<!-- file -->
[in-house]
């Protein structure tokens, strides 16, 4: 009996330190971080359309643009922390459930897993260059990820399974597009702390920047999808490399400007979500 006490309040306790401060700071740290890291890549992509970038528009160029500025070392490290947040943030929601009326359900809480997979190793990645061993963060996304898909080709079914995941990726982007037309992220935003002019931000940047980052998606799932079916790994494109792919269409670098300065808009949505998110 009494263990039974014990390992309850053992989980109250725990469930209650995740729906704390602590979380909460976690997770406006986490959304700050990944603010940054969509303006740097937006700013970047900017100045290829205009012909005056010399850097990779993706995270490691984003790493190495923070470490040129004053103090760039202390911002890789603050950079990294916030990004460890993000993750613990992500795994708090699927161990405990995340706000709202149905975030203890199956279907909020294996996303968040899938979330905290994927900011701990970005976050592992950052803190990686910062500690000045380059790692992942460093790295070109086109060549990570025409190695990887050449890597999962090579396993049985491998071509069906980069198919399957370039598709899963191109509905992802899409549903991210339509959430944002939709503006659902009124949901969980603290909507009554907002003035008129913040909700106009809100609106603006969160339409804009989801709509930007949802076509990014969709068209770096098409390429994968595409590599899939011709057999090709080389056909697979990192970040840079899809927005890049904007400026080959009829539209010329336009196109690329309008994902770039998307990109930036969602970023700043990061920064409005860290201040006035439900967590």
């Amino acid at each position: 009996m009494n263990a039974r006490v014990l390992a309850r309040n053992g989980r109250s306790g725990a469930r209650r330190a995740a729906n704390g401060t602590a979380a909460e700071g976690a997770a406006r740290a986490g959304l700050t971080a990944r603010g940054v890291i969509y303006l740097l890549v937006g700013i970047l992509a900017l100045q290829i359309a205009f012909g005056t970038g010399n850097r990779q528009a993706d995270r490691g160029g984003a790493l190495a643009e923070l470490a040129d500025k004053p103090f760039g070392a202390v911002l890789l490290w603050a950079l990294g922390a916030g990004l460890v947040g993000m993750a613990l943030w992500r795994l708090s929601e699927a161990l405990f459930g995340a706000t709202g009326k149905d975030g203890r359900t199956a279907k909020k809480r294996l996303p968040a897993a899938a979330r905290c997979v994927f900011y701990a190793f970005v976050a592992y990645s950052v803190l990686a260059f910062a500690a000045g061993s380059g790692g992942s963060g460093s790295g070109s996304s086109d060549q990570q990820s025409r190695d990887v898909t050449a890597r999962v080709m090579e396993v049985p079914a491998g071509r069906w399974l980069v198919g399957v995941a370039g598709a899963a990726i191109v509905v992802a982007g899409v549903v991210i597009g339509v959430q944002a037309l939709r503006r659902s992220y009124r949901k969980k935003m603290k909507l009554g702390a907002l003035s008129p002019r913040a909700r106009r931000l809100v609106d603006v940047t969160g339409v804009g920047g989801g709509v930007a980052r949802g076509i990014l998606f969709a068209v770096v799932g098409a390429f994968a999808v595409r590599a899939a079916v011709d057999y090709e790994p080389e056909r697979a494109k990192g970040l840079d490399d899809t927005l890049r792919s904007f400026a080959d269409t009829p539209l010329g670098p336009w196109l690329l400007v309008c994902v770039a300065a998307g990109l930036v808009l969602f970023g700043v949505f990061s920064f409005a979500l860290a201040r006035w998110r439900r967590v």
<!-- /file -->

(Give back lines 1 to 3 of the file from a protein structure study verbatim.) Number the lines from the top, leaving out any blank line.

[in-house]
């Protein structure tokens, strides 16, 4: 009996330190971080359309643009922390459930897993260059990820399974597009702390920047999808490399400007979500 006490309040306790401060700071740290890291890549992509970038528009160029500025070392490290947040943030929601009326359900809480997979190793990645061993963060996304898909080709079914995941990726982007037309992220935003002019931000940047980052998606799932079916790994494109792919269409670098300065808009949505998110 009494263990039974014990390992309850053992989980109250725990469930209650995740729906704390602590979380909460976690997770406006986490959304700050990944603010940054969509303006740097937006700013970047900017100045290829205009012909005056010399850097990779993706995270490691984003790493190495923070470490040129004053103090760039202390911002890789603050950079990294916030990004460890993000993750613990992500795994708090699927161990405990995340706000709202149905975030203890199956279907909020294996996303968040899938979330905290994927900011701990970005976050592992950052803190990686910062500690000045380059790692992942460093790295070109086109060549990570025409190695990887050449890597999962090579396993049985491998071509069906980069198919399957370039598709899963191109509905992802899409549903991210339509959430944002939709503006659902009124949901969980603290909507009554907002003035008129913040909700106009809100609106603006969160339409804009989801709509930007949802076509990014969709068209770096098409390429994968595409590599899939011709057999090709080389056909697979990192970040840079899809927005890049904007400026080959009829539209010329336009196109690329309008994902770039998307990109930036969602970023700043990061920064409005860290201040006035439900967590």
């Amino acid at each position: 009996m009494n263990a039974r006490v014990l390992a309850r309040n053992g989980r109250s306790g725990a469930r209650r330190a995740a729906n704390g401060t602590a979380a909460e700071g976690a997770a406006r740290a986490g959304l700050t971080a990944r603010g940054v890291i969509y303006l740097l890549v937006g700013i970047l992509a900017l100045q290829i359309a205009f012909g005056t970038g010399n850097r990779q528009a993706d995270r490691g160029g984003a790493l190495a643009e923070l470490a040129d500025k004053p103090f760039g070392a202390v911002l890789l490290w603050a950079l990294g922390a916030g990004l460890v947040g993000m993750a613990l943030w992500r795994l708090s929601e699927a161990l405990f459930g995340a706000t709202g009326k149905d975030g203890r359900t199956a279907k909020k809480r294996l996303p968040a897993a899938a979330r905290c997979v994927f900011y701990a190793f970005v976050a592992y990645s950052v803190l990686a260059f910062a500690a000045g061993s380059g790692g992942s963060g460093s790295g070109s996304s086109d060549q990570q990820s025409r190695d990887v898909t050449a890597r999962v080709m090579e396993v049985p079914a491998g071509r069906w399974l980069v198919g399957v995941a370039g598709a899963a990726i191109v509905v992802a982007g899409v549903v991210i597009g339509v959430q944002a037309l939709r503006r659902s992220y009124r949901k969980k935003m603290k909507l009554g702390a907002l003035s008129p002019r913040a909700r106009r931000l809100v609106d603006v940047t969160g339409v804009g920047g989801g709509v930007a980052r949802g076509i990014l998606f969709a068209v770096v799932g098409a390429f994968a999808v595409r590599a899939a079916v011709d057999y090709e790994p080389e056909r697979a494109k990192g970040l840079d490399d899809t927005l890049r792919s904007f400026a080959d269409t009829p539209l010329g670098p336009w196109l690329l400007v309008c994902v770039a300065a998307g990109l930036v808009l969602f970023g700043v949505f990061s920064f409005a979500l860290a201040r006035w998110r439900r967590v």